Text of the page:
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Peggy Guggenheim

  • I have no memory. I always say to my friends, 'Don't tell me anything you don't want repeated. I just can't remember not to.'

  • My mother's one idea was to sacrifice her life to her children and she had done nothing else since the death of my father. We wished that she had married again instead.

  • [On lover Douglas Garman:] I don't see how he could have endured me so long. Once I was so awful to him that he slapped me hard in the face and then was so ashamed of himself that he burst into tears. ... Garman and I had a row about Communism and I got so bitchy that he hit me. I slipped and fell. There was blood everywhere.

  • [On John Tunnard:] One day a marvelous man in a highly elaborate tweed coat walked into the gallery. He looked a little like Groucho Marx. He was as animated as a jazz-band leader, which he turned out to be. He showed us his gouaches, which were as musical as Kandinsky's, as delicate as Klee's, and as gay as Miró's.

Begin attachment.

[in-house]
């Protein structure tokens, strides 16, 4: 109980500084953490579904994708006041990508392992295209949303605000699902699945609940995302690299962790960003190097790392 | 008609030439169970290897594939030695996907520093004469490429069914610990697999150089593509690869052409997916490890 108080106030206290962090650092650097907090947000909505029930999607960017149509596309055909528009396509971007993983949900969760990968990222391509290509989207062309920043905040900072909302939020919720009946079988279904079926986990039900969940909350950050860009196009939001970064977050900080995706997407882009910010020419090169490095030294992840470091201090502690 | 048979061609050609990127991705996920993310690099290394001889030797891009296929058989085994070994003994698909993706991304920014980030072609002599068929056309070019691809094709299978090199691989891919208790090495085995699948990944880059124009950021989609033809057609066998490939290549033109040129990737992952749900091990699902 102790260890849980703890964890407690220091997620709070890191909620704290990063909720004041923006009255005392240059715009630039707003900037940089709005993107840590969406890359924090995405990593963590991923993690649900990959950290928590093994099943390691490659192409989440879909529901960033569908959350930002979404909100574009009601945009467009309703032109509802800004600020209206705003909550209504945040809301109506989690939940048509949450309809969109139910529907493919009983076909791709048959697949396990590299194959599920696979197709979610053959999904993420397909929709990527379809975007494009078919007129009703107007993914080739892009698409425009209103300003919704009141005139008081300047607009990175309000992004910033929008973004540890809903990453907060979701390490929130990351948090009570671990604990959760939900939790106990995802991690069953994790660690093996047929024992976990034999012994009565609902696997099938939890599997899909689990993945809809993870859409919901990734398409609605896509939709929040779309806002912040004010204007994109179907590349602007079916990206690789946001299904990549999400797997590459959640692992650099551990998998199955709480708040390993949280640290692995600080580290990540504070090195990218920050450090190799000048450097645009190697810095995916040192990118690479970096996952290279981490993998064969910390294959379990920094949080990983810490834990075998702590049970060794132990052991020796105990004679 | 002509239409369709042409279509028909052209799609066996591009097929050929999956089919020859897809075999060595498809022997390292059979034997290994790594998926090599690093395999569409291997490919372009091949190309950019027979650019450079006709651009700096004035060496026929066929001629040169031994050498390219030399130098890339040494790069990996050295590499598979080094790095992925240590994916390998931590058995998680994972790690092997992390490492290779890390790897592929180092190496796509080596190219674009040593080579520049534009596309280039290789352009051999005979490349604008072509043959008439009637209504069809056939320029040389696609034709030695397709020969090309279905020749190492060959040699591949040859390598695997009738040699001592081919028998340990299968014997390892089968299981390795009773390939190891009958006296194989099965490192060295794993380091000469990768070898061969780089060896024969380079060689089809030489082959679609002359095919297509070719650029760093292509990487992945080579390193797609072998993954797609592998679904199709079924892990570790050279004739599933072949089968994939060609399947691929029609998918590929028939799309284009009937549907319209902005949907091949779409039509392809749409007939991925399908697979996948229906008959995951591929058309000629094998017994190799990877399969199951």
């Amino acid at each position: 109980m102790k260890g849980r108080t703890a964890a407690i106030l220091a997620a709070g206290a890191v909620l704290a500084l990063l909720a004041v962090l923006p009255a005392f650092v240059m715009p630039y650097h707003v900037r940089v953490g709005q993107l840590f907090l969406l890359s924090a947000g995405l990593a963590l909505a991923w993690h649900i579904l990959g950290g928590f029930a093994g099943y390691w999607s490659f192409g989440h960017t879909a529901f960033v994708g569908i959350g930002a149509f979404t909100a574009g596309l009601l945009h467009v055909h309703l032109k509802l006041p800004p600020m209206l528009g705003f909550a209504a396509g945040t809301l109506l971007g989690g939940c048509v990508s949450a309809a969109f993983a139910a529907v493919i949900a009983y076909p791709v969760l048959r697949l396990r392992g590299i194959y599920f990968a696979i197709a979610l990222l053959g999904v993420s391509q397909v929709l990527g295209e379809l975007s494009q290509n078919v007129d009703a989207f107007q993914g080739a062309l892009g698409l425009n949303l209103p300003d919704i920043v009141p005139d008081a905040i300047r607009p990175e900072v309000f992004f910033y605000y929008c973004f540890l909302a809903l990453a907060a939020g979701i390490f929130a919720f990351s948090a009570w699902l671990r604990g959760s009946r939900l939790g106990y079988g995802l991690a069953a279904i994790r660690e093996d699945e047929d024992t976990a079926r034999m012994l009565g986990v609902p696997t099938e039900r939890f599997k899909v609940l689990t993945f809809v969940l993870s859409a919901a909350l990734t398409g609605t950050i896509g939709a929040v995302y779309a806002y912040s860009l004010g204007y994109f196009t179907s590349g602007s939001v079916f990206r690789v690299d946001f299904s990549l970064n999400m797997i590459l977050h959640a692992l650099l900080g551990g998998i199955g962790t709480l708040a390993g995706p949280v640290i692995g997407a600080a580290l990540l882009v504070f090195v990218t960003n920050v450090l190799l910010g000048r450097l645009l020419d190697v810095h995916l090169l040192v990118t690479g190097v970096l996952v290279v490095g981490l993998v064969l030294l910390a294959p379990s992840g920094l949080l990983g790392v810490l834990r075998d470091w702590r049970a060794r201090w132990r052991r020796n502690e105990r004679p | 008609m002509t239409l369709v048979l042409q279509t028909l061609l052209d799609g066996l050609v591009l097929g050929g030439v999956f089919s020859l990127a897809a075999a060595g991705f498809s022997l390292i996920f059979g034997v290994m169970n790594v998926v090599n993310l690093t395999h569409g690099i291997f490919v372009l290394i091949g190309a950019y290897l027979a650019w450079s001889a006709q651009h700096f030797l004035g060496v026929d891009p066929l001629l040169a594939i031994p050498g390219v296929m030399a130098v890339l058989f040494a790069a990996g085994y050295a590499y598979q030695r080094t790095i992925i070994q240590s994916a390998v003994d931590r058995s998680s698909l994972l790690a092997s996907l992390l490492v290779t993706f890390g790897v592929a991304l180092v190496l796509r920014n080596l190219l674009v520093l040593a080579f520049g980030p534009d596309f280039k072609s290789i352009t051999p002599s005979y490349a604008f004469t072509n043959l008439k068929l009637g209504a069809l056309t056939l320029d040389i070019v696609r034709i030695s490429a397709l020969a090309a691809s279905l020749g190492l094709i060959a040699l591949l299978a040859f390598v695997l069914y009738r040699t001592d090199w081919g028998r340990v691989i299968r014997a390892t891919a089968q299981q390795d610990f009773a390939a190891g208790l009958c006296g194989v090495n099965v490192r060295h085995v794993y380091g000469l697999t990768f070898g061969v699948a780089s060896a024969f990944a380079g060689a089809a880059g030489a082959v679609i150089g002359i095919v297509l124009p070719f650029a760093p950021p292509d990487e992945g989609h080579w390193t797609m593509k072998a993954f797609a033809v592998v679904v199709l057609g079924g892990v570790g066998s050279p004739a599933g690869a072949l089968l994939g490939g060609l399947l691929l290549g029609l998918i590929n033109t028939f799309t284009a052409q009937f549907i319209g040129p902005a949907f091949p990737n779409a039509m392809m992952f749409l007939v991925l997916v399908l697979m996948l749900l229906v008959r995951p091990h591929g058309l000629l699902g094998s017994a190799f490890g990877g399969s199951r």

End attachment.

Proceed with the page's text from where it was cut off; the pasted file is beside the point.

• [On amassing art for her collection:] My motto was 'Buy a picture a day' and I lived up to it.

  • I thought it would be nice to marry Virgil [Thomson] to have a musical background, but I never got far with the project.

  • [On Venice:] Every hour of the day is a miracle of light. In summer with daybreak the rising sun produces such a tender magic on the water that it nearly breaks one's heart.

  • If anything can rival Venice in its beauty, it must be its reflection at sunset in the Grand Canal.

  • To go out in a gondola at night is to reconstruct in one's imagination the true Venice, the Venice of the past alive with romance, elopements, abductions, revenged passions, intrigues, adulteries, denouncements, unaccountable deaths, gambling, lute playing and singing.

  • [When asked how many husbands she had had:] My own, or other people's?

    • Peggy Guggenheim,
    • in Malcolm Forbes, Women Who Made a Difference ()

Peggy Guggenheim, U.S. art collector, bohemian, socialite

(1898 - 1979)

Full name: Marguerite Guggenheim.